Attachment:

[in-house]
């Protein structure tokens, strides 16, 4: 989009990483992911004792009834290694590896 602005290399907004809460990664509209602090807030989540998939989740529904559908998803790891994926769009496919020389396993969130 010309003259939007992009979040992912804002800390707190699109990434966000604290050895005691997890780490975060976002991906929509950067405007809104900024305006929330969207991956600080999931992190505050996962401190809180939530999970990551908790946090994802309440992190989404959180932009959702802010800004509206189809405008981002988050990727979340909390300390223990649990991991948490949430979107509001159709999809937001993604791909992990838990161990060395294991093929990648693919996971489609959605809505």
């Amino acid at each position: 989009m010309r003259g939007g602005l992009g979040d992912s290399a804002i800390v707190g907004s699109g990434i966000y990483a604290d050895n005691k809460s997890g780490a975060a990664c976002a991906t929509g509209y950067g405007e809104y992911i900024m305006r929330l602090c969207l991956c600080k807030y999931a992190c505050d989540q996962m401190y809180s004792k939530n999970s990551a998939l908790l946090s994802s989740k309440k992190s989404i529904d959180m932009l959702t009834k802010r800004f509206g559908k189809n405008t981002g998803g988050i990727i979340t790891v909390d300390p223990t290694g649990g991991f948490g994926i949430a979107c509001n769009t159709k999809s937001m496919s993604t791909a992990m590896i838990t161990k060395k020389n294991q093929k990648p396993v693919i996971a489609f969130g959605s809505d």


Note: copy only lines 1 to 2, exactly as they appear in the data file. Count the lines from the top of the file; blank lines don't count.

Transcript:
[in-house]
């Protein structure tokens, strides 16, 4: 989009990483992911004792009834290694590896 602005290399907004809460990664509209602090807030989540998939989740529904559908998803790891994926769009496919020389396993969130 010309003259939007992009979040992912804002800390707190699109990434966000604290050895005691997890780490975060976002991906929509950067405007809104900024305006929330969207991956600080999931992190505050996962401190809180939530999970990551908790946090994802309440992190989404959180932009959702802010800004509206189809405008981002988050990727979340909390300390223990649990991991948490949430979107509001159709999809937001993604791909992990838990161990060395294991093929990648693919996971489609959605809505």